Despite non-oxidative glycolytic metabolism in the ischaemic myocardium, exogenous LCFA oxidation was retained during stenosis but at a reduced level (Figure 3). During hypoperfusion in the stenosis group, the fraction of acetyl-CoA produced from 13C palmitate was reduced from normal levels, accounting for only 17 ± 2 and 13 ± 3% of acetyl-CoA in the ischaemic subepicardium and subendocardium vs. 24 ± 3% (P = 0.067) and 27 ± 4% (P < 0.05) in respective controls. Changes in the observed oxidation of 13C-enriched palmitate in response to SWOP were not due to differences in circulating LCFA's, which were similar during the stenosis without or with SWOP: control plasma LCFA = 0.27 ± 0.17 mmol/L; SWOP plasma LCFA = 0.21 ± 0.15. Endogenous triglyceride content in the myocardium was also similar without and with SWOP, and thus did not contribute to the differences in LCFA oxidation due to SWOP: control triglyceride = 11.75 ± 2.09 nmol/mg protein; SWOP triglyceride = 11.95 ± 2.06.

Figure 3
Fraction of acetyl-CoA formation in the Krebs cycle that is attributed to exogenous LCFA. Note the decrease in contribution in the stenosis group in the subendocardial layers (*P < 0.05; P = 0.067 from control) with increased contributions ...

Somewhat unexpected was the finding that the subepicardium and subendocardium obtained similar contributions from LCFA oxidation, despite preservation of essentially normal blood flow rates in the subepicardial layer (16 ± 10% reduction from baseline) compared with a more dramatic reduction in subendocardial blood flow (53 ± 7% reduction from baseline). These data indicate that the reduction in LCFA oxidation in the mitochondria during coronary stenosis was independent of a regional, transmural gradient of myocardial blood flow.

In contrast, SWOP normalized the contribution of palmitate to mitochondrial oxidation in the ischaemic myocardium to 26 ± 3 and 22 ± 3% of acetyl-CoA in the ischaemic subepicardium and subendocardium, respectively. This contribution of palmitate to oxidative metabolism during SWOP + stenosis was significantly (P < 0.05) greater than the respective values in the stenosis group (Figure 3).

3.3. Non-oxidative metabolism

Increased non-oxidative, glycolytic metabolism in the ischaemic myocardium is confirmed by elevated lactate and alanine content, both of which are metabolites of the glycolytic end product, pyruvate (Table 2).37 As expected, lactate was increased in ischaemic tissue in all groups. In control tissue, the alanine and lactate content was approximately equal, whereas lactate represented slightly more of this pool of glycolytic end products in stenosis (subepicardium: 60%; subendocardium: 63%) and SWOP + stenosis (subepicardium: 59%; subendocardium: 63%) tissue. This distribution reflects the increased ratio of cytosolic NADH/NAD+ during ischaemia.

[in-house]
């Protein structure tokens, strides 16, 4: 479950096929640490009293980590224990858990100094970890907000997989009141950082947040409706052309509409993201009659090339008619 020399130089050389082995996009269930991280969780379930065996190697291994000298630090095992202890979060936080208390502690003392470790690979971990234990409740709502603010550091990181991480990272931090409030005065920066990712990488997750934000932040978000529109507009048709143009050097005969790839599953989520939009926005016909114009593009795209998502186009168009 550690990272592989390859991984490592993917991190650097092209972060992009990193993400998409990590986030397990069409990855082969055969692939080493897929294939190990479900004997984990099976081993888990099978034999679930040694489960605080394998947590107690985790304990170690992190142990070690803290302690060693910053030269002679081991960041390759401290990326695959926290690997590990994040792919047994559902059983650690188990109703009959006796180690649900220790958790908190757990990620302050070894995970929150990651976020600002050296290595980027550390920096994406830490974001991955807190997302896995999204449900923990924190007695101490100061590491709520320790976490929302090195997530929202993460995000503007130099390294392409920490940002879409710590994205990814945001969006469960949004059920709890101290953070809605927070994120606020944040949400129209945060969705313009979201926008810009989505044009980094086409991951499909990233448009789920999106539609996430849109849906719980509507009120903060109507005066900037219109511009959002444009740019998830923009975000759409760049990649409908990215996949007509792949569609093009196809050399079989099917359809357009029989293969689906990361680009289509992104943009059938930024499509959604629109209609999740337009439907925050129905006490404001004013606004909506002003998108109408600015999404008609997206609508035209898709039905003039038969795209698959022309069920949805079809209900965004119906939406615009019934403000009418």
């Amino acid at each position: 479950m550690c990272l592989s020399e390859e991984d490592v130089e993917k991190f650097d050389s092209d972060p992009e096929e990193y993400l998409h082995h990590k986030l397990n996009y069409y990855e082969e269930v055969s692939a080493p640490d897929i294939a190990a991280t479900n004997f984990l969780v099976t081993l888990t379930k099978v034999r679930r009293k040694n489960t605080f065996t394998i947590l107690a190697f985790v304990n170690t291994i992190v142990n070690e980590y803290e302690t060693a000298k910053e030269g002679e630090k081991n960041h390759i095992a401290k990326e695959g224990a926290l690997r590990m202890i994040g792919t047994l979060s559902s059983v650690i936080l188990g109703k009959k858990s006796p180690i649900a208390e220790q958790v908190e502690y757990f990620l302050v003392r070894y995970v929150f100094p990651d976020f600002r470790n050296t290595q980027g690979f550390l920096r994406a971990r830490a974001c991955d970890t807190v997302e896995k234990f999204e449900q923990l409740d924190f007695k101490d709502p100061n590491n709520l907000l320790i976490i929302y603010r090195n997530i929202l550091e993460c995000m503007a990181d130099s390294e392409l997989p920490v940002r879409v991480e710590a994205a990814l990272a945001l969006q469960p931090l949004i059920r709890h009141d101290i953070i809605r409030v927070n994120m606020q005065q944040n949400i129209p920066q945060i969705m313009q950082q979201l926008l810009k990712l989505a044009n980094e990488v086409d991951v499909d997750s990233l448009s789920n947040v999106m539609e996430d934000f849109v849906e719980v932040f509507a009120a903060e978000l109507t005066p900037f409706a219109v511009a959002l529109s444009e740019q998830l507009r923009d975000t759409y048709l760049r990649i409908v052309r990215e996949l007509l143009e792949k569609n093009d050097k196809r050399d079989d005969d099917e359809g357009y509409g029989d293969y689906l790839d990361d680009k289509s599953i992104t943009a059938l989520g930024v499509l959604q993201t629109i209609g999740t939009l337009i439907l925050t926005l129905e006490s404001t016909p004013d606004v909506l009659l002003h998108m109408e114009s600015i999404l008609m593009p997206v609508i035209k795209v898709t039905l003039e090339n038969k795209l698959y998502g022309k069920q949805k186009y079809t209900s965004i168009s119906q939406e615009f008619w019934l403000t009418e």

Table 2
Metabolite content: lactate and alanine

3.4. Tissue malonyl-CoA and acetyl-CoA content

Tissue malonyl-CoA content from subendocardial samples is shown in Table 3. Subendocardial malonyl-CoA content was similar in SWOP + stenosis (0.95 ± 0.07 nmol/g) and control (0.99 ± 0.07), but lowered (P < 0.05) in the stenosis (0.32 ± 0.05) group. Tissue acetyl-CoA was similar between stenosis and SWOP + stenosis groups, with each group significantly (P < 0.05) less than control.

Table 3
Subendocardial tissue malonyl-CoA content in control, stenosis, and SWOP + stenosis groups (n = 3 in each group)

Subendocardial malonyl-CoA to acetyl-CoA ratios are shown in Table 3. SWOP resulted in a significant (P < 0.05) increase in malonyl-CoA to acetyl-CoA ratio during coronary stenosis compared with both control and stenosis groups.

4. Discussion

The current study tested the hypothesis that second-window protection would result in reduced LCFA oxidation with improved regional myocardial function and mechanical performance, during coronary stenosis. Surprisingly, the metabolic changes induced by the second window of preconditioning run counter to these notions, as we now demonstrate that SWOP elevated the contribution of LCFA to oxidative metabolism during stenosis, to similar levels in the non-ischaemic, normal myocardium, but still improved regional function and mechanical performance despite ischaemia. The changes induced by the SWOP indicate normalization in the reliance on LCFA oxidation, despite levels of non-oxidative glycolysis similar to the ischaemic myocardium, during persistent coronary stenosis and reduced regional blood flow.